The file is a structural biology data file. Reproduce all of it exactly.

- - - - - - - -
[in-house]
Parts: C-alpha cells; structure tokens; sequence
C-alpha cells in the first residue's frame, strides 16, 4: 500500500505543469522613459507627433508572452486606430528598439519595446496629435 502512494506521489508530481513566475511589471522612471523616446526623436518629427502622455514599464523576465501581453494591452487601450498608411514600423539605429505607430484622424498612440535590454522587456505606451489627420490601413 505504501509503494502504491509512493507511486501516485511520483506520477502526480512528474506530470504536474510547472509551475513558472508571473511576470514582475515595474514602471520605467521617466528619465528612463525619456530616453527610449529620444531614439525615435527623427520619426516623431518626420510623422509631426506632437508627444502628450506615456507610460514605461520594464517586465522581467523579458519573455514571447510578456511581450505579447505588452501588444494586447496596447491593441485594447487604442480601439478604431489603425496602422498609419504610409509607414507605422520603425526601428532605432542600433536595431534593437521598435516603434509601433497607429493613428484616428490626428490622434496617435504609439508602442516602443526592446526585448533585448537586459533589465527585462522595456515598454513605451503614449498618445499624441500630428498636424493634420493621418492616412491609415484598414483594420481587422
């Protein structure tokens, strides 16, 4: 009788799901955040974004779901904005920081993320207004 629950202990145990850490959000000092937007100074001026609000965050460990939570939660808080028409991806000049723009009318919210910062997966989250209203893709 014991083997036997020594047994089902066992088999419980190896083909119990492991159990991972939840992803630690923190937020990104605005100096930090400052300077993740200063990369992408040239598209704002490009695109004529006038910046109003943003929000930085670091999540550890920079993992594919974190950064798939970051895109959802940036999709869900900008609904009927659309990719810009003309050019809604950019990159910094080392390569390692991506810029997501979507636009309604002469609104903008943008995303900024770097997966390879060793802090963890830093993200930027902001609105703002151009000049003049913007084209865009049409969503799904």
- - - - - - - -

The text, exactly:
[in-house]
Parts: C-alpha cells; structure tokens; sequence
C-alpha cells in the first residue's frame, strides 16, 4: 500500500505543469522613459507627433508572452486606430528598439519595446496629435 502512494506521489508530481513566475511589471522612471523616446526623436518629427502622455514599464523576465501581453494591452487601450498608411514600423539605429505607430484622424498612440535590454522587456505606451489627420490601413 505504501509503494502504491509512493507511486501516485511520483506520477502526480512528474506530470504536474510547472509551475513558472508571473511576470514582475515595474514602471520605467521617466528619465528612463525619456530616453527610449529620444531614439525615435527623427520619426516623431518626420510623422509631426506632437508627444502628450506615456507610460514605461520594464517586465522581467523579458519573455514571447510578456511581450505579447505588452501588444494586447496596447491593441485594447487604442480601439478604431489603425496602422498609419504610409509607414507605422520603425526601428532605432542600433536595431534593437521598435516603434509601433497607429493613428484616428490626428490622434496617435504609439508602442516602443526592446526585448533585448537586459533589465527585462522595456515598454513605451503614449498618445499624441500630428498636424493634420493621418492616412491609415484598414483594420481587422
């Protein structure tokens, strides 16, 4: 009788799901955040974004779901904005920081993320207004 629950202990145990850490959000000092937007100074001026609000965050460990939570939660808080028409991806000049723009009318919210910062997966989250209203893709 014991083997036997020594047994089902066992088999419980190896083909119990492991159990991972939840992803630690923190937020990104605005100096930090400052300077993740200063990369992408040239598209704002490009695109004529006038910046109003943003929000930085670091999540550890920079993992594919974190950064798939970051895109959802940036999709869900900008609904009927659309990719810009003309050019809604950019990159910094080392390569390692991506810029997501979507636009309604002469609104903008943008995303900024770097997966390879060793802090963890830093993200930027902001609105703002151009000049003049913007084209865009049409969503799904």